People other than white guys with guitars are perfectly capable of making transformative music.


  2. de stijl says:

    Mr. Joyner, I offer a challenge.

    For your next “Late Night” choice you shan’t pick a white man with a guitar. That would be prohibited under the rules I propose.

    Do you accept?


  3. OzarkHillbilly says:

    Too much fun.


  4. OzarkHillbilly says:

    @de stijl: He is sharing music he has discovered and enjoyed over the years, not the music you have. Why don’t you try offering him something you think he might like given his obvious tastes in music?

    Myself, I think the Carolina Chocolate Drops might suit: “Hit ‘Em Up Style”

    Country Girl


  5. de stijl says:


    Why don’t you try offering him something you think he might like given his obvious tastes in music?

    Done and done. Three weeks ago I offered up The Mountain Goats’ “Up The Wolves” which is def in Joyner’s wheelhouse given his posted music choices and AJJ (fka Andrew Jackson Jihad) “People II: The Reckoning” as the stretch choice.

    I’m not immune to genre blindness or style cohesion, but is is a trap that limits us. No one can live on Sergio Leone-style visual story telling alone. I’ve been there. I was a white guy with a guitar stuck in a genre ghetto. I can go for days in The Pauls’ (Westerberg & Weller) shadow. But if we stay there forever we die a little.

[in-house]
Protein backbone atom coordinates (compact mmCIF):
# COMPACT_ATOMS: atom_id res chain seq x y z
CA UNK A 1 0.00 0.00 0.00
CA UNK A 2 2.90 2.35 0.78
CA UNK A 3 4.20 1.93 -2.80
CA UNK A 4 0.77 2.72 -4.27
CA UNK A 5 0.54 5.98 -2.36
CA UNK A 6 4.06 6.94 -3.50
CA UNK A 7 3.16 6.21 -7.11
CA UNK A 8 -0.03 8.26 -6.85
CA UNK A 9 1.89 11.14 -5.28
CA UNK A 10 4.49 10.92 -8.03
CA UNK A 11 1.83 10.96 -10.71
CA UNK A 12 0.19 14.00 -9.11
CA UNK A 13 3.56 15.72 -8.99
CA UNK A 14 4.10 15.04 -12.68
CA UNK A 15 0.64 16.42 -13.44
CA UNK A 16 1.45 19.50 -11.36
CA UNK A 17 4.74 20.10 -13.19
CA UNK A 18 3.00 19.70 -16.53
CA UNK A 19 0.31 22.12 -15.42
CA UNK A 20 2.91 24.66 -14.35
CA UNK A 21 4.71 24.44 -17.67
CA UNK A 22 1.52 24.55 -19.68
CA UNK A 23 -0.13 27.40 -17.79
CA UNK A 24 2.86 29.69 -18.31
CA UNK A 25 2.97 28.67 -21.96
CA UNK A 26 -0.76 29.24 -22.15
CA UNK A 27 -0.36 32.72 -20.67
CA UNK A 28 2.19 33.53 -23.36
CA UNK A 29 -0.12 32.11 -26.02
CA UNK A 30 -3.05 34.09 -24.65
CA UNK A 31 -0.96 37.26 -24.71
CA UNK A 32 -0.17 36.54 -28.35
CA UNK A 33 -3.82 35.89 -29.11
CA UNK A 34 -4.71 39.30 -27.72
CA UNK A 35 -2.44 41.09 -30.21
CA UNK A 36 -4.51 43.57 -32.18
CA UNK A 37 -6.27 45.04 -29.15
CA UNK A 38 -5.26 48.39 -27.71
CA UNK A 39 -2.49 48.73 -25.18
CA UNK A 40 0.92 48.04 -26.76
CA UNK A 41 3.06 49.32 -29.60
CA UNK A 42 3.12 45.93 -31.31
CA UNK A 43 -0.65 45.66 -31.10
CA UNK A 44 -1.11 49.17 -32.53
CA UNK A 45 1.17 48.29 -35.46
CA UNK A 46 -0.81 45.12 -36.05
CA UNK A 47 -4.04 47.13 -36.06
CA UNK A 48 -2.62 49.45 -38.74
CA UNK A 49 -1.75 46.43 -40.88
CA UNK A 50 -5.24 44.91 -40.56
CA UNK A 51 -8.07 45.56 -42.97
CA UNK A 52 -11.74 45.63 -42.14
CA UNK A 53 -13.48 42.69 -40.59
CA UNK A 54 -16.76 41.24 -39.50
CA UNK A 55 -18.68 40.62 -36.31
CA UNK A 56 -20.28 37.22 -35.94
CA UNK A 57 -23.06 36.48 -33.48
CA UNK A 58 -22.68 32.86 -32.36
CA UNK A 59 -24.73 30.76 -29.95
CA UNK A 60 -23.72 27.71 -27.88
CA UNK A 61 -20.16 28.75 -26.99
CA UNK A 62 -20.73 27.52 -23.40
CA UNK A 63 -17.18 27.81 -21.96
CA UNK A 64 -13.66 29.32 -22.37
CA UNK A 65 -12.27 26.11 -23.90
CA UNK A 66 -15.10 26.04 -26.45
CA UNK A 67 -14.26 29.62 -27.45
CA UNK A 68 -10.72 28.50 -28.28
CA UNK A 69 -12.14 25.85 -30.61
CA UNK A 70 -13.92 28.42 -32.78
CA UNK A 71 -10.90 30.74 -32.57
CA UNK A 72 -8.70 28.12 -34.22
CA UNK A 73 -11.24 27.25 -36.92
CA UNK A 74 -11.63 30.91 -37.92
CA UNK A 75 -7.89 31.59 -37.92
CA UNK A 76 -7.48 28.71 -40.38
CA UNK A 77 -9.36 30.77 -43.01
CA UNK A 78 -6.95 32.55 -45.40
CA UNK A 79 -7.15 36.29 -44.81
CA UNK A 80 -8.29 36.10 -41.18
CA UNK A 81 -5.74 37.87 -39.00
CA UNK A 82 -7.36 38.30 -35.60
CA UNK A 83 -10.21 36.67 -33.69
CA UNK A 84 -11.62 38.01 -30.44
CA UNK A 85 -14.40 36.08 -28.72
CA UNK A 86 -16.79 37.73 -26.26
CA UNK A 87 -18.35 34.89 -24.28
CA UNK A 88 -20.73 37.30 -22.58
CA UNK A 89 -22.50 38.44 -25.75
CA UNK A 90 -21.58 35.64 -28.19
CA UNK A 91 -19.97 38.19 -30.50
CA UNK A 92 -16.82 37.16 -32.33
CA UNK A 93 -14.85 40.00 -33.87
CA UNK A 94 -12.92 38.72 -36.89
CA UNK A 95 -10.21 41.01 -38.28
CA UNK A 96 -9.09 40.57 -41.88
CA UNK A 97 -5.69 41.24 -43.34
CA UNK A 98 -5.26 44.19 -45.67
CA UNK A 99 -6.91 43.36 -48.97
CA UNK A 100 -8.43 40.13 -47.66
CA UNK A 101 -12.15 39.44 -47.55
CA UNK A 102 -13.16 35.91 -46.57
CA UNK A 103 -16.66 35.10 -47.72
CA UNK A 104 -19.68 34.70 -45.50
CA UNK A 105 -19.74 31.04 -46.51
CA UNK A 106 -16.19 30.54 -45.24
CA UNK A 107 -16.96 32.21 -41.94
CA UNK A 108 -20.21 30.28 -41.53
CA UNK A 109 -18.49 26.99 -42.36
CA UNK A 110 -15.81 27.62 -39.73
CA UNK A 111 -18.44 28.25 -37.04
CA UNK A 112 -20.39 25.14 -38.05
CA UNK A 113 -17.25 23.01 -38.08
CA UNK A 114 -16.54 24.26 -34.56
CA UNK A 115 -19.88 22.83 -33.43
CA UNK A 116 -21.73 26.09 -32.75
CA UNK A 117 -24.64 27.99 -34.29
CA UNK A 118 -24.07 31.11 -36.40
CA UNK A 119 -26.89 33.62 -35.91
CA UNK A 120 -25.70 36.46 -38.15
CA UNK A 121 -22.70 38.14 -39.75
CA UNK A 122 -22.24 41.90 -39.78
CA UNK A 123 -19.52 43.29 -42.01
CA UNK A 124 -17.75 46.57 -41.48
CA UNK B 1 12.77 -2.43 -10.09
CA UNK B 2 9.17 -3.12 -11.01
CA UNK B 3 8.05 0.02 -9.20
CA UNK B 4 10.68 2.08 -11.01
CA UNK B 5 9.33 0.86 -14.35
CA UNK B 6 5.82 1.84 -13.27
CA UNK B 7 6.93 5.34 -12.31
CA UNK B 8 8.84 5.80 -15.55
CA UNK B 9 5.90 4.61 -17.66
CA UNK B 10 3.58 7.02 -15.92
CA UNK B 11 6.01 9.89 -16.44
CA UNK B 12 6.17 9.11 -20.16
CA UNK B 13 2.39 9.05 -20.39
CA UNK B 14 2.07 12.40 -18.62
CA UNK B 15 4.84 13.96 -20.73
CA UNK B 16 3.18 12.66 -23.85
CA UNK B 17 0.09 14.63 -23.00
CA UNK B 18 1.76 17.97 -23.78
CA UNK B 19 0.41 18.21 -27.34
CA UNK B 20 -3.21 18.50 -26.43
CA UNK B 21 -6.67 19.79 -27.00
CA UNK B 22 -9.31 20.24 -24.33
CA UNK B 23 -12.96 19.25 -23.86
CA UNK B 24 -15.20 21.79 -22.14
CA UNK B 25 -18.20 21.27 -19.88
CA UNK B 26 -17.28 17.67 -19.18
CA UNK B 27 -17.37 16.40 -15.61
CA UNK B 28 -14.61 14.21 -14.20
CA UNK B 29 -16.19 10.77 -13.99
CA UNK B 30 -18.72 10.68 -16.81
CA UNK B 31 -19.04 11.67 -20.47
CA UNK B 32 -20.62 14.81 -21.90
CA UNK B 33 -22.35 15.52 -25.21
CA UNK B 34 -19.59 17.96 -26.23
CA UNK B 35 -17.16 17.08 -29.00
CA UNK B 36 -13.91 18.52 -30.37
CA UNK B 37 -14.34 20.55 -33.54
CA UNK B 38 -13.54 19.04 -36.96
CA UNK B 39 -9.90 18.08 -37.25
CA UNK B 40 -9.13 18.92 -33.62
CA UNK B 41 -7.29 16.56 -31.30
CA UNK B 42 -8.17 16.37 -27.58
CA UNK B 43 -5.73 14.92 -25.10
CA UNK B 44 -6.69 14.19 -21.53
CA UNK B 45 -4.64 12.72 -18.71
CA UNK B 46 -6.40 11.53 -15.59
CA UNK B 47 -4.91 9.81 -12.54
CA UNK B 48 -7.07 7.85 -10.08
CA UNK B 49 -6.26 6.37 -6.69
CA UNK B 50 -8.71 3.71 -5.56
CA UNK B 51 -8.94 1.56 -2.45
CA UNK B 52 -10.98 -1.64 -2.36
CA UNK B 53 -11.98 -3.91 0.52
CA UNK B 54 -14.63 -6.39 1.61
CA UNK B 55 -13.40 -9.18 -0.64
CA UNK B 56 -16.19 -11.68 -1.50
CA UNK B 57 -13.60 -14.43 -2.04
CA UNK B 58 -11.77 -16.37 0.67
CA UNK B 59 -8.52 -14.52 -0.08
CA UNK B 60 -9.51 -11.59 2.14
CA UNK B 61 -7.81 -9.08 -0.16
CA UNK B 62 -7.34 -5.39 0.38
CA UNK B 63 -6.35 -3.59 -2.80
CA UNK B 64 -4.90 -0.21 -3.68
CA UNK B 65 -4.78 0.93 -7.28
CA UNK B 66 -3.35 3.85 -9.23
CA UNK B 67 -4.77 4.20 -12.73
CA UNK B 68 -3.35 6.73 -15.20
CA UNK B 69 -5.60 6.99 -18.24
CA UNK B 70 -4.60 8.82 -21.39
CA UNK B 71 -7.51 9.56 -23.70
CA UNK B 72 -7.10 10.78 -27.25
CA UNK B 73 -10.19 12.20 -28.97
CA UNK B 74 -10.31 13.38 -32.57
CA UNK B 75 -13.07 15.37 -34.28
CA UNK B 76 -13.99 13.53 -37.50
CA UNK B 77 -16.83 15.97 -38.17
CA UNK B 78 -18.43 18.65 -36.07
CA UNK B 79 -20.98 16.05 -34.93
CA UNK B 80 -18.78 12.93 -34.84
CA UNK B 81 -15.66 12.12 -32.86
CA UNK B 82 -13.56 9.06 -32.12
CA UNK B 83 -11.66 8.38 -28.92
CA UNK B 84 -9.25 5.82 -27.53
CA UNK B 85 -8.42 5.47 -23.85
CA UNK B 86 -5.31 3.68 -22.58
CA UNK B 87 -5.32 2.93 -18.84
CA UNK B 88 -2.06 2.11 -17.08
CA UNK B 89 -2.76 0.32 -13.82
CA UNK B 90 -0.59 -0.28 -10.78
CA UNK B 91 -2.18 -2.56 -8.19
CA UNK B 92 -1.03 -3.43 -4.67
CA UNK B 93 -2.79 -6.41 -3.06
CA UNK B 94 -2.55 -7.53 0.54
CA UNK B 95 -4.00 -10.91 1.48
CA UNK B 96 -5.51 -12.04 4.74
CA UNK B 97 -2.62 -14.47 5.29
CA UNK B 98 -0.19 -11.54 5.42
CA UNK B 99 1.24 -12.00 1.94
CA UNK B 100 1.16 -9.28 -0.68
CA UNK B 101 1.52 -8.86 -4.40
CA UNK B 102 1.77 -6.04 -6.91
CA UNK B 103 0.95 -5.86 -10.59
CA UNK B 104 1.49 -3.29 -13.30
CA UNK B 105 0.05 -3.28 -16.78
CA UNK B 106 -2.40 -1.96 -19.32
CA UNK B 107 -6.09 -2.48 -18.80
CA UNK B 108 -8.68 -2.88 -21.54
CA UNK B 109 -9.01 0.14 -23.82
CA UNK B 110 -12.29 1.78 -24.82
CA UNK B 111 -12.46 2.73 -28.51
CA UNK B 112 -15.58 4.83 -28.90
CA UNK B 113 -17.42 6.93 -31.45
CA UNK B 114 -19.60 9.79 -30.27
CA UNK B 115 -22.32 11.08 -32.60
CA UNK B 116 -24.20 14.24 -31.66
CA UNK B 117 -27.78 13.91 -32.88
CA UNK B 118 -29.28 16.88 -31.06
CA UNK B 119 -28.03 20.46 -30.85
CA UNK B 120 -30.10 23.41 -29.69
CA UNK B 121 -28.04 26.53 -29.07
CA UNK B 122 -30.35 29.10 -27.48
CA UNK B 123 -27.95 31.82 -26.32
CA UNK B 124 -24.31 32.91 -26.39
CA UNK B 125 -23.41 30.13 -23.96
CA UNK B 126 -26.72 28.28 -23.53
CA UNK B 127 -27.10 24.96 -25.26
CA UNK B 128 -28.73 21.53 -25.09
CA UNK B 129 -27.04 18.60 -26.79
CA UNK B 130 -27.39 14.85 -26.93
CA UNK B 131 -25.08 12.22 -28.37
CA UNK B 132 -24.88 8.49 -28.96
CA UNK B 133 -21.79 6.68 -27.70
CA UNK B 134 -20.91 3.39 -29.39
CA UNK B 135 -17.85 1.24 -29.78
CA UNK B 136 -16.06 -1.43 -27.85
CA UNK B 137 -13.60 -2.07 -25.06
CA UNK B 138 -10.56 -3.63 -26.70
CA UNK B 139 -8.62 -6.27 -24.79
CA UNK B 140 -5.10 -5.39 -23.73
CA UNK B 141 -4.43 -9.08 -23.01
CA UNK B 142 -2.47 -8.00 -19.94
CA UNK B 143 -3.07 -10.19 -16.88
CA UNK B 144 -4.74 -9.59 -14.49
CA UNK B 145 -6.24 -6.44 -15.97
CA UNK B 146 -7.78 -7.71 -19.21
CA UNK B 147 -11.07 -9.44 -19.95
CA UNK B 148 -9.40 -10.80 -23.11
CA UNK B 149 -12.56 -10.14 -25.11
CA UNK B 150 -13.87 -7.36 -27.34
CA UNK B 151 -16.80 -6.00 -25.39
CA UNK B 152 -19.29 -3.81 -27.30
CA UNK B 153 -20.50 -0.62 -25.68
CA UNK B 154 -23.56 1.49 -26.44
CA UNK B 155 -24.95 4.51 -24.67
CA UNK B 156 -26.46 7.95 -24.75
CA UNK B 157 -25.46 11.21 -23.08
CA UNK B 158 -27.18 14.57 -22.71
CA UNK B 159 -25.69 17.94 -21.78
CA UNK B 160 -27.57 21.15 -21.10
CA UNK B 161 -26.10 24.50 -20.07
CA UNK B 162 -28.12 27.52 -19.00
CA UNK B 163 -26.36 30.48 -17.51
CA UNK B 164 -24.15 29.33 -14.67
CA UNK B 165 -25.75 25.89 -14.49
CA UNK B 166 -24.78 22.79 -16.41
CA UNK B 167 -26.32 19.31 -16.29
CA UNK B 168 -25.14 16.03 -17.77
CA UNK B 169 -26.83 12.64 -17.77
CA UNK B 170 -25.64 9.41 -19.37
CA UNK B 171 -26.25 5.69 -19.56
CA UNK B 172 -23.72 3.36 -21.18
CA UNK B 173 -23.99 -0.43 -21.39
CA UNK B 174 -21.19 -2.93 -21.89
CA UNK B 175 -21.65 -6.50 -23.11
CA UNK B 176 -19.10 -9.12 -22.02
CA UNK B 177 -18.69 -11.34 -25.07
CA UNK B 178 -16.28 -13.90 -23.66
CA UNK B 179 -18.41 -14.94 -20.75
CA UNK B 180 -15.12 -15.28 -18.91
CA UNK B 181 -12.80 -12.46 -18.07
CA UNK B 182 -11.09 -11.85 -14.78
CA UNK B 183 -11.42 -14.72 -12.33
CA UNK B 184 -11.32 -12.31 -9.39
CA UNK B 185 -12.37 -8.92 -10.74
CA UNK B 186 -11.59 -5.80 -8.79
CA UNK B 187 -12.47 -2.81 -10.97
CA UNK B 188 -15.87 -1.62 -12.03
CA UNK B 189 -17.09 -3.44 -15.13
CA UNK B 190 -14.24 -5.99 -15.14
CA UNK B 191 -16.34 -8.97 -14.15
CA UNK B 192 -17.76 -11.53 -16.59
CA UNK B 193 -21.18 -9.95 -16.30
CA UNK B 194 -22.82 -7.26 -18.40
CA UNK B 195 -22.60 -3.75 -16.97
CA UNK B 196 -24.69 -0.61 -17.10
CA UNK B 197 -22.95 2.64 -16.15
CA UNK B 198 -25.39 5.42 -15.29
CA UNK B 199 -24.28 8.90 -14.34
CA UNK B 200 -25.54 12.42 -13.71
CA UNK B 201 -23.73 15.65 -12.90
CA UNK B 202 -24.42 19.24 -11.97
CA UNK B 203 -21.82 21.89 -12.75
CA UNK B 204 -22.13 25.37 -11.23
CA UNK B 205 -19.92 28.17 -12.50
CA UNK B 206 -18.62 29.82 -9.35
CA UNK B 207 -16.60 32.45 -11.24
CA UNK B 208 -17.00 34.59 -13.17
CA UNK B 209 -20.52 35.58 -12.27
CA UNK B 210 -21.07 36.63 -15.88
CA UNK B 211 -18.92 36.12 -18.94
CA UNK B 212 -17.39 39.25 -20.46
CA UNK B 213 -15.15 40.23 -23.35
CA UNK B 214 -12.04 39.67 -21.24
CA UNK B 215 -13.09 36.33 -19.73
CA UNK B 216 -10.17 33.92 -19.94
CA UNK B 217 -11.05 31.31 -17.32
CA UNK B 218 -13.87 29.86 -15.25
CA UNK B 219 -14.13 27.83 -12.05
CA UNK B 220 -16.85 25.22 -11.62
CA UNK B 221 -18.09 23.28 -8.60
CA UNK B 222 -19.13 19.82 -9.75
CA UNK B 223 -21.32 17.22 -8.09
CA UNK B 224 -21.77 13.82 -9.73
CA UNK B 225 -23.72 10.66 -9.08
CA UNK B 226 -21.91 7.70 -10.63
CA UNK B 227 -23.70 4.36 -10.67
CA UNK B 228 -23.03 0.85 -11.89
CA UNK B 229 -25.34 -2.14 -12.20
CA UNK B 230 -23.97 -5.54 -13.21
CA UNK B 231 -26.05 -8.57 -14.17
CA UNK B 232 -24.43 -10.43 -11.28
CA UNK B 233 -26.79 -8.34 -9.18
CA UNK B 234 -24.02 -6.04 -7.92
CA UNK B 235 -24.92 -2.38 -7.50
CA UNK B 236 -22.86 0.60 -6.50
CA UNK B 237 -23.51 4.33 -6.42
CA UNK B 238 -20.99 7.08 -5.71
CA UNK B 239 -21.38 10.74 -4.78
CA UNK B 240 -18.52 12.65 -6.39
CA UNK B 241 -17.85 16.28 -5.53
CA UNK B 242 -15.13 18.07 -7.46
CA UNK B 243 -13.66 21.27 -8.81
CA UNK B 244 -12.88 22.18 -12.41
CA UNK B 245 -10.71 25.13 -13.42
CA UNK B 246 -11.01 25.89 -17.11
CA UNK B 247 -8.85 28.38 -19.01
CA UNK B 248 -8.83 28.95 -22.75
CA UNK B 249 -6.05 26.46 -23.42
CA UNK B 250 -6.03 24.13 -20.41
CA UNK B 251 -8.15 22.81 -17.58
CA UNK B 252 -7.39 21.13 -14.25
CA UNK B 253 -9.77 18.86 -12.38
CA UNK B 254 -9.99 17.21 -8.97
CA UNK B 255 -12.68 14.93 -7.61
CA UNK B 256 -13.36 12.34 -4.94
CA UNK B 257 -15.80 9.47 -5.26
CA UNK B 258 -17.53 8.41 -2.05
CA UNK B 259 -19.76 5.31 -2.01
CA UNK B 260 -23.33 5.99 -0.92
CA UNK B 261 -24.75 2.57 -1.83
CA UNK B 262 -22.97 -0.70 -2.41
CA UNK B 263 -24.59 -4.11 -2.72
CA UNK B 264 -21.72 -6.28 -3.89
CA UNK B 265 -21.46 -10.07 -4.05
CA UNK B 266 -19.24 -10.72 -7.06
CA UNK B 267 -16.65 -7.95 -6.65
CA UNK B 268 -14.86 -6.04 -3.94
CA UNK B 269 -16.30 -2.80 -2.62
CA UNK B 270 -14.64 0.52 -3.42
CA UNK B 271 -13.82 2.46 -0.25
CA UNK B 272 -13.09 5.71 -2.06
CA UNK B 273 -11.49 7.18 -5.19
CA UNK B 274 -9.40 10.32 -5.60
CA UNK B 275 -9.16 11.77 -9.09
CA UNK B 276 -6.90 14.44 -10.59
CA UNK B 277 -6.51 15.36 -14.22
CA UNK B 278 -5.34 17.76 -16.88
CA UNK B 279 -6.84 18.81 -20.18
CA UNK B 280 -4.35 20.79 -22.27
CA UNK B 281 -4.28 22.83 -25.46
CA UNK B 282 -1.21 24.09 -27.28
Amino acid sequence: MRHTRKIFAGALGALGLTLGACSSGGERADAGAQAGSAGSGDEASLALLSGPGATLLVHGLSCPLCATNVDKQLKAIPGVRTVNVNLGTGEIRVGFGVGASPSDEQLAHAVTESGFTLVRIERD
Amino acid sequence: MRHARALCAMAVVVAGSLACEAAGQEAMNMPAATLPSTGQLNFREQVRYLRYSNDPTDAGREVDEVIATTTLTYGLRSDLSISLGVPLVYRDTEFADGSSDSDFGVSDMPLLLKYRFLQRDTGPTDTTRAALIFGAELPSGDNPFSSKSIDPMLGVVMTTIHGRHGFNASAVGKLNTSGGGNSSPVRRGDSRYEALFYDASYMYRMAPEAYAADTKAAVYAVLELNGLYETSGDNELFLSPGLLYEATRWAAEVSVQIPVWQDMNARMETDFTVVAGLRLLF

I like confessional country / country-influenced bluesy folk rock played by white guys with guitars. It’s part of a diet. But you need all of the food groups to live.

    I stand by my challenge to Joyner.


  6. al-Ameda says:

    Paul was on Terry Gross’s NPR Fresh Air show the other night, interesting interview. I’ve got to say, he does a really nice version of The O’Jays’ “Love Train”

    … again, the music is happening all around us, we’ve got to find our way to it, it’s different than it was 30-40 years ago, but it’s going on.


  7. de stijl says:


    Which Paul?

    Actually, doesn’t matter. Either one will do. And I adore Terry Gross as an interviewer.

    Thanks for the heads up!